Second, the Landowners Group must finalize the East Fonthill Secondary Plan. You see, the previous Council gave away control of the detailed planning process – called a “Secondary Plan” – to that majority Landowners Group in September 2006. Despite this Council working as closely as possible with the Group and despite their 2008 and 2009 promises of imminent completion, the Group didn’t file a first draft until this June. Now, the rest of the process should take until at least the spring of 2011.

Third, the decision on the property’s use should not be decided until Council considers the recommendations of the Recreational Facilities Committee. While anticipated this past May / June, the Committee is now not expected to review the business case and final draft report until September; the earliest Council could consider it would then be October 2010.

As I stated during the meeting, I am extremely frustrated with this entire process. I believe that these planning issues should have been taken care of before the property was purchased; for example, the current Council rezoned property before we completed its purchase for the new Fire Station #2. I also never imagined it would take so long to test the business case and answer all the community’s questions about the need and costs for new recreational facilities.

Please be assured that I will continue to keep you informed on these matters.

Wednesday, July 7, 2010

Keeping You Informed 129 Times…and Counting

I believe that a huge part of my service as your Mayor depends on two-way communication about issues and challenges facing Pelham. Part of that communication centres on my (mostly) weekly columns.

Each column takes me from 1.5 to 3.5 hours to write. To keep it to 400 words for the newspapers, I use much of that time researching and editing.

How do I decide on a column topic? I write about what people ask me about or express concern about. For example, 50 columns were updates on progress or information about recent Council decisions. Twenty-three columns gave advance notice of special meetings, event, or Council debate. Nineteen columns reported on Regional issues or decisions while 11 focused on Federal or Provincial matters. Seventeen columns appreciated the work of others or were light-hearted in nature.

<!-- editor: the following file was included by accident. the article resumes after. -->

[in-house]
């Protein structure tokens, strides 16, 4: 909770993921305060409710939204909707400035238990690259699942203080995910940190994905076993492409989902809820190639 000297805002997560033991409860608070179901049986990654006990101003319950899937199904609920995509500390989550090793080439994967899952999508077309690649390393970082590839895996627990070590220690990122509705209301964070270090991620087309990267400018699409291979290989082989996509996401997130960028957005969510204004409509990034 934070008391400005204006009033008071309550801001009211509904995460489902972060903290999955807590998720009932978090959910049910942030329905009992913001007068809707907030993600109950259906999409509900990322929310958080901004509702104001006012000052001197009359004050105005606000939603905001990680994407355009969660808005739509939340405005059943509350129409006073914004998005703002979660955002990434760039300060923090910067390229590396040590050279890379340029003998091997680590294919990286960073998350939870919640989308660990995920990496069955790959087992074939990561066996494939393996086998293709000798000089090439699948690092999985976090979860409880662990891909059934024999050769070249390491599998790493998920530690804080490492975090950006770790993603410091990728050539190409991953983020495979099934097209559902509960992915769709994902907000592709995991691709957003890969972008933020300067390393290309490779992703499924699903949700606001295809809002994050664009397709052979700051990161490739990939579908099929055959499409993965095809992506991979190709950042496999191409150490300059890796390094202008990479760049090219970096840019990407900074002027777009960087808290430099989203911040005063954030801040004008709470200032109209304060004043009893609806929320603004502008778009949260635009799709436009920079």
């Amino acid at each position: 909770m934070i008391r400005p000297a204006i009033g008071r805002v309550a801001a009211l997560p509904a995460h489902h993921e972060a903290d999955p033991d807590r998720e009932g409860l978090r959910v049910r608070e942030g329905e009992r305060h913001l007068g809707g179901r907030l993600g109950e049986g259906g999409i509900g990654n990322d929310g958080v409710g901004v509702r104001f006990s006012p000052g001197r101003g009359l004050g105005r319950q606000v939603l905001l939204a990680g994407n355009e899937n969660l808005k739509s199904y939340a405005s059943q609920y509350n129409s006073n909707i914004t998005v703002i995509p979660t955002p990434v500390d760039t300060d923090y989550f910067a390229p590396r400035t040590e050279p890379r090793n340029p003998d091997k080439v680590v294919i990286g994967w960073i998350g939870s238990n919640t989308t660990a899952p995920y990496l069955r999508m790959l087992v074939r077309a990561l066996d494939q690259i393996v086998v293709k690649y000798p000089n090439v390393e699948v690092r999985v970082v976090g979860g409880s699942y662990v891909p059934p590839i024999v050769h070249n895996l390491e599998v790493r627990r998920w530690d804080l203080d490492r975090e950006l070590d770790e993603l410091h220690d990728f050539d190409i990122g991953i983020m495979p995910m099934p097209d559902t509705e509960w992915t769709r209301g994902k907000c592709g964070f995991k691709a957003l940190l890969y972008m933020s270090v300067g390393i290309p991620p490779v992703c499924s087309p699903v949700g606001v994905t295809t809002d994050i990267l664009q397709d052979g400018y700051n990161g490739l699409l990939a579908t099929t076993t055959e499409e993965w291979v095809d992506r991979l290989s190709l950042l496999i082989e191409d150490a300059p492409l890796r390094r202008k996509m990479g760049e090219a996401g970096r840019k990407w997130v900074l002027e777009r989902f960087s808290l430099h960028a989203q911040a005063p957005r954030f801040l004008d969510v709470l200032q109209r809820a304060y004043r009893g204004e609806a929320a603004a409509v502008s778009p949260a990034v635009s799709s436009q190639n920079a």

As a result, it is not surprising that tied for the most columns – 17 each – were “Budgets & Property Taxes” and “Facilities & Property”. Our pre-budget consultations, the capital and operating budgets, property taxes and tax rates, and changes at MPAC were the first 17. The 17 “Facilities & Property” columns focused on the 2007-08 Facilities Feasibility Study, the establishment of and updates from the three Facilities committees, and updates on the Town’s 32 acres at Rice Road and Highway #20.

The next largest grouping of columns – 16 – were about recent or upcoming events; these included community events like Canada Day, Family Day, and Remembrance Day, and also specific events like the Youth Forum, and the success of the Mayor’s Galas.

Next, seven columns each were about Downtowns, Roads, and Appreciation. In the Downtowns columns I invited you to a meeting to improve our Downtowns, and wrote about upcoming workshops, and updates on work and funding for revitalizing Pelham’s downtowns. The Roads columns concentrated on the resurfacing and reconstruction of Pelham’s roads and about the Highway 20 medians. The seven other columns concentrated on my deep appreciation for volunteers in the Town – like coaches, members of service clubs, associations, and community groups.

Six columns concentrated on Police facilities and another six were about Planning issues like the Official Plan update, and the East Fonthill Secondary Plan. Five columns concentrated on the unprecedented infrastructure investments Pelham received from Federal and Provincial governments.

And there were many more topics – like updating bylaws, or preserving the Fonthill Kame – and many, many more columns – 129 to be exact!

I deeply appreciate the local media publishing my column week after week. And, I appreciate you reading them and staying informed about our Town.